Few games manage to summarize themselves so succinctly in their name alone, but Deathloop might be a front-runner.
Recently, I was treated to a preview of Arkane Lyon's upcoming immersive sim, dubbed Deathloop, which is heading to PC and PlayStation, with an Xbox version no doubt arriving a little later. Despite having some incredibly slick trailers, I feel like they haven't really done the game justice, there's a lot more to Deathloop than meets the eye. Even now, I feel as though I've barely scratched the surface in regards to the possibilities herein, which is described by Arkane themselves as a "murder puzzler."
Here's what we learned about Deathloop at a recent showcase, and why should definitely add this to your most anticipated upcoming games list.
What is Deathloop about?
Deathloop is an immersive sim with elements commonly associated with shooters and roguelites, but it's still difficult to categorize. Set in the 1960s, you play as Colt, ew wan amnesiac assassin reliving the same day over, and over, and over. You can't remember the pre-game loops, or how you ended up on the island of Blackreef, where the game is set. Your goal is to investigate the island across multiple incarnations of the day's events, unwrapping the story's central mysteries as you go.
Blackreef is a derelict army base, taken over by a parade of strange mercs and art-deco scientists. Some sort of time experiment had been taking place here. The island's leaders, known as Visionaries, live life in an endless infinite loop of partying and debauchery, effectively achieving immortality. Unlike most of the island goers, Colt retains his memories of each loop, which takes place over the course of a day. All Colt knows is that he must assassinate the eight Visionaries, and doing so requires careful study of the island, its inhabitants, and their daily routines. If any of them survive the day, the timeloop resets, trapping Colt in a never-ending dance of life and death.
Much like the Visionaries, death simply puts Colt back at the start of the loop. Upon each reset, Colt remarks upon new story elements he's discovered, retaining memories of things like door codes and weapon locations. However, learning to navigate the loop isn't the only challenge awaiting Colt.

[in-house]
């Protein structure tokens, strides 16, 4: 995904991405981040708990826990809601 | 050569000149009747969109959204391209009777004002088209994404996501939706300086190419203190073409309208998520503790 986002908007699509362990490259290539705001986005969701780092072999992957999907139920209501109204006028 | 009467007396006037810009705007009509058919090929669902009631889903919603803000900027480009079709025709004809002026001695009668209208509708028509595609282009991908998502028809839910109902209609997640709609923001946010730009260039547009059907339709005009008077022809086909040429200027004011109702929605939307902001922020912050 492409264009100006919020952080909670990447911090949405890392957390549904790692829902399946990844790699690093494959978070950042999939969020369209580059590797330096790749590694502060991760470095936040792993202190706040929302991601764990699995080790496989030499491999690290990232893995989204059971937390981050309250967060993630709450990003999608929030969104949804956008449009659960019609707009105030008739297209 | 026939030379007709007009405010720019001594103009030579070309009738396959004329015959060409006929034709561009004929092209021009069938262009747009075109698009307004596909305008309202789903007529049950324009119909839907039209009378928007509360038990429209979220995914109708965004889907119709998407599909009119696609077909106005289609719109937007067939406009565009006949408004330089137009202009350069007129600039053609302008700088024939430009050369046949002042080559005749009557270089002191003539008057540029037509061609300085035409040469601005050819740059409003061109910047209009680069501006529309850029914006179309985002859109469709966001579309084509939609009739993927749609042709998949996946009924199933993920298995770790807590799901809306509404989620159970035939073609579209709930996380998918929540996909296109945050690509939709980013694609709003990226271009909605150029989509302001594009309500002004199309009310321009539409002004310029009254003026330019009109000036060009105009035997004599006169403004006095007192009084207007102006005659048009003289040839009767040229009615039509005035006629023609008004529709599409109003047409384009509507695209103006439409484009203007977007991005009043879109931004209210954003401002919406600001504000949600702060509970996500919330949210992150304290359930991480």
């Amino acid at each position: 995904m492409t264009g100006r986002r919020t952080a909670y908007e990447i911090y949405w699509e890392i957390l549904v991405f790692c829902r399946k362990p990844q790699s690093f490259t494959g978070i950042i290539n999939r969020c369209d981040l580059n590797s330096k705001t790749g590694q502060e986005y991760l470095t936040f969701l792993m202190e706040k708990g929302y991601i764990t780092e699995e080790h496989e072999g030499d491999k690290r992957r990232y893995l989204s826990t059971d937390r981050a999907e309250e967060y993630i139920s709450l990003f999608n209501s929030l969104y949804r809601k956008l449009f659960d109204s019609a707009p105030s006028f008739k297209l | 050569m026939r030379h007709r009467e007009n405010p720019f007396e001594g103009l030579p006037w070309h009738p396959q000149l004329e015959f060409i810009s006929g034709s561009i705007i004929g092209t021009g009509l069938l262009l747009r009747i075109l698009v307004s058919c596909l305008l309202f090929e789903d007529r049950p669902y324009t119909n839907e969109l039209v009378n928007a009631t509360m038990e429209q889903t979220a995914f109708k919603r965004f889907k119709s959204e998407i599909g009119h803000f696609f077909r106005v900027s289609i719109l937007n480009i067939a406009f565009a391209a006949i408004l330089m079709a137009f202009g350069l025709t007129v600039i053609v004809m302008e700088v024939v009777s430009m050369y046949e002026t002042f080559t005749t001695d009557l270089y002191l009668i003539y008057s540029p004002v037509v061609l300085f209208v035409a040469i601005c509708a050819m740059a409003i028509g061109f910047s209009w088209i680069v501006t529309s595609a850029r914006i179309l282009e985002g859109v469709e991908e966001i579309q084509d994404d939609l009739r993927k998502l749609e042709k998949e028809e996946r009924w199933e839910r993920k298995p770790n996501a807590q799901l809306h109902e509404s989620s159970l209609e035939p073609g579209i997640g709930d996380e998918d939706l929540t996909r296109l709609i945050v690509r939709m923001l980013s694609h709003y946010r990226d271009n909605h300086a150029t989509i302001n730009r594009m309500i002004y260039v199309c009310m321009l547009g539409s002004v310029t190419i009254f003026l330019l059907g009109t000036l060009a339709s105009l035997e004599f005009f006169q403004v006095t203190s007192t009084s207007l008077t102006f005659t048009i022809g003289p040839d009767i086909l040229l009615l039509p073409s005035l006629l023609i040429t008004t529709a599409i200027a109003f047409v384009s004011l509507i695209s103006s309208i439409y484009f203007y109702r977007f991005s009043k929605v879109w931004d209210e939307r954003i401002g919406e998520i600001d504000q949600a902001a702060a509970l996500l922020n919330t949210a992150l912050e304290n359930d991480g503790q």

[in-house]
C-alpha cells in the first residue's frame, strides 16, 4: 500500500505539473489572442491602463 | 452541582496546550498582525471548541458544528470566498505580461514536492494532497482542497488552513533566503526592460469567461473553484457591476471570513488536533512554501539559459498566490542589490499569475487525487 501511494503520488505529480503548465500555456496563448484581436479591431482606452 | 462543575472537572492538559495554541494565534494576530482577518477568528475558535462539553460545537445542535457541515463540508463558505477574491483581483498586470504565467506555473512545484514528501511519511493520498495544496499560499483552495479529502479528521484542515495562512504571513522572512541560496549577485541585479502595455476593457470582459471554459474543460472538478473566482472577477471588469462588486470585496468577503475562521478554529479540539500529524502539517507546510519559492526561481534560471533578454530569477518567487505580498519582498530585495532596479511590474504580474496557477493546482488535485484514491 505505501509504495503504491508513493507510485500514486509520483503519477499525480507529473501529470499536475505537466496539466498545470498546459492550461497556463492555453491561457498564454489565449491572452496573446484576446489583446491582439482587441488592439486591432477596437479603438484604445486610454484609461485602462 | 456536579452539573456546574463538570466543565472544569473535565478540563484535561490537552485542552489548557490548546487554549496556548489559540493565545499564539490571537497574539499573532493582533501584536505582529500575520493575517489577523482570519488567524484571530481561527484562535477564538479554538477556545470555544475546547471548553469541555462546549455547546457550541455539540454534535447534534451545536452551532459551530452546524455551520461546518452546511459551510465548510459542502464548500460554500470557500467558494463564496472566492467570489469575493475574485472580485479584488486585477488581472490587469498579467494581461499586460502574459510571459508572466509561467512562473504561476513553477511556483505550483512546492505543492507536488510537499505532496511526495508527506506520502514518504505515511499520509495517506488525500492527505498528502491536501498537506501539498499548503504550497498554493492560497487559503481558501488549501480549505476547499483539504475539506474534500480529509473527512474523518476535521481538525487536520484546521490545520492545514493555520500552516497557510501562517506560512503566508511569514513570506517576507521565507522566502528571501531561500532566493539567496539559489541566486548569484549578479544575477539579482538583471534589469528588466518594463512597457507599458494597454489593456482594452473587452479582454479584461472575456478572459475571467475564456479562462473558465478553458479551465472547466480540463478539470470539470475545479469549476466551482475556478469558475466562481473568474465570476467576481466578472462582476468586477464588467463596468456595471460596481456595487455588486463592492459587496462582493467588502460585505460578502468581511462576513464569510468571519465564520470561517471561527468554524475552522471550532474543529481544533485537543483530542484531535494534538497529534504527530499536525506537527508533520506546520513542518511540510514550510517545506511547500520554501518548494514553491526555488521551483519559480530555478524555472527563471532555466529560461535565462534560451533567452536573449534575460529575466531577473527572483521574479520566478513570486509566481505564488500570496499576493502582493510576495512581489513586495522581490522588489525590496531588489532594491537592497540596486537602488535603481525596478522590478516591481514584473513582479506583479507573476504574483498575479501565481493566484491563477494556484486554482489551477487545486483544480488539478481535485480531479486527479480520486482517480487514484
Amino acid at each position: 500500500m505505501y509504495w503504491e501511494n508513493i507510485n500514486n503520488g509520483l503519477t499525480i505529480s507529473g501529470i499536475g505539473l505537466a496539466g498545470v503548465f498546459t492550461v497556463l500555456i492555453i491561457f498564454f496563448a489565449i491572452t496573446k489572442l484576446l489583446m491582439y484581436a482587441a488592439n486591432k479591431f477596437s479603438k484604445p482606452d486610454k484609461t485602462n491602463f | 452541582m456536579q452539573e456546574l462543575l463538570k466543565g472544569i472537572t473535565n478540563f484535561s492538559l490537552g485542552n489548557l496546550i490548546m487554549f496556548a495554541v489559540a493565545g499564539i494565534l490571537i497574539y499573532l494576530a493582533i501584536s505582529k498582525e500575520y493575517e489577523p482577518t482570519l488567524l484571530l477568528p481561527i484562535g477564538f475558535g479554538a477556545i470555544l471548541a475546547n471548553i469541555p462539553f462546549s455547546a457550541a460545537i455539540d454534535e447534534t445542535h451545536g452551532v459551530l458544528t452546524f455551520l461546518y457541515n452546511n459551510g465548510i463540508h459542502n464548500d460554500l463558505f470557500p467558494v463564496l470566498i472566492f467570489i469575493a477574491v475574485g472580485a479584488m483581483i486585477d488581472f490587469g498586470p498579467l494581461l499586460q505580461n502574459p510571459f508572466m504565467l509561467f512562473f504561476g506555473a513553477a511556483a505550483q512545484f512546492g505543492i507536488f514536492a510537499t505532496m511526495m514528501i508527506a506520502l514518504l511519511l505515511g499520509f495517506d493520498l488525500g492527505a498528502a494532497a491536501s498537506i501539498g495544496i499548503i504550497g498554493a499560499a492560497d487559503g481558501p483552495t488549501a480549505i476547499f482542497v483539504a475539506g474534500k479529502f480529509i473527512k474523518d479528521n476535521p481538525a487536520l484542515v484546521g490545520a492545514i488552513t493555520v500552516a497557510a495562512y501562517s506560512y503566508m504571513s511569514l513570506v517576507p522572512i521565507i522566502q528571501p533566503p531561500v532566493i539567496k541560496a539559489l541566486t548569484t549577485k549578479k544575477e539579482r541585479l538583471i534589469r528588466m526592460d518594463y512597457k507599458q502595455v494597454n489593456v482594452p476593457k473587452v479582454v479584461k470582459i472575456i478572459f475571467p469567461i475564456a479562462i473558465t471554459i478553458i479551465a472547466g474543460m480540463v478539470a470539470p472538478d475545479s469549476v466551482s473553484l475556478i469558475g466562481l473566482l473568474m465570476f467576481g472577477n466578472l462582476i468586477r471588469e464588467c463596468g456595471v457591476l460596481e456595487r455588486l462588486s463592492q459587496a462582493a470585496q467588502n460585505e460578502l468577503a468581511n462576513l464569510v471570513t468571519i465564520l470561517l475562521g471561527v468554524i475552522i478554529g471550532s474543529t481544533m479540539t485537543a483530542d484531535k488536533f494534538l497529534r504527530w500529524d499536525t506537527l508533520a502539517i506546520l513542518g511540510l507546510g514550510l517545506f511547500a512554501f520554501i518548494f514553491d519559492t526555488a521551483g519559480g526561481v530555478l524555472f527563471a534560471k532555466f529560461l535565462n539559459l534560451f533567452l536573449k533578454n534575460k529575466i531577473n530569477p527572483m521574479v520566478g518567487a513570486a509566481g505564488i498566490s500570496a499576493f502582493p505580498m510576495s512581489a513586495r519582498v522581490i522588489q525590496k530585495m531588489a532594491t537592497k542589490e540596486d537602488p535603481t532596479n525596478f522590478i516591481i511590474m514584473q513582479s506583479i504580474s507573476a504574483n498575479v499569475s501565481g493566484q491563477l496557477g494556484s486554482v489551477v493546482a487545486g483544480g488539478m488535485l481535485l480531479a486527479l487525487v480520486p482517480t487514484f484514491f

Directly opposed to Colt is Julianna, who is tasked with protecting the Visionaries and the timeloop from Colt. She roams the island and serves as part of the game's overarching story. Players can also take on Julianna's role, interfering with other player's games in asynchronous competitive PvP. Arkane developers noted that they hope PvP interactions between invading Julianna players and Colt can create fun anecdotes and sharable content, but they appreciate not everyone will want to experience it — thus, it can be disabled.
Throughout the demo, we caught a glimpse at the surprisingly varied island of Blackreef, complete with its different sections, Visionary targets, and enemy behaviors. Here's what you'll be doing when you take on Colt's mission in Deathloop.
Deathloop borrows elements from roguelites in that you can grow in power with each new loop, but Game Director Dinga Bakaba explains that the team at Arkane doesn't really see it that way. You're not exactly punished for dying. Instead, you're performing an investigation that just happens to take place across several loops.
There are multiple powers you can possess that'll help you with the loop. The island is divided up into four key areas: The Complex, Fristad Rock, Karl's Bay, and Updaam. The map appears to be very dense and vertical. Using powers like Blink, borrowed from Dishonored, are important for traversing the game's world while also avoiding detection. There are a wide variety of powers, called "slabs," which can be equipped to improve your chances of success. Reprise functions similarly to Tracer's time-reversal power from Overwatch, letting you avoid death up to two times per loop. Havoc gives Colt the ability to store up received damage and unleash it as a devastating blastwave. Karnesis is effectively telekinesis, letting you lift enemies up and throw them over balconies or into hazards. Nexus lets you link the fates of multiple targets — headshot one of them, and they'll all take the same damage.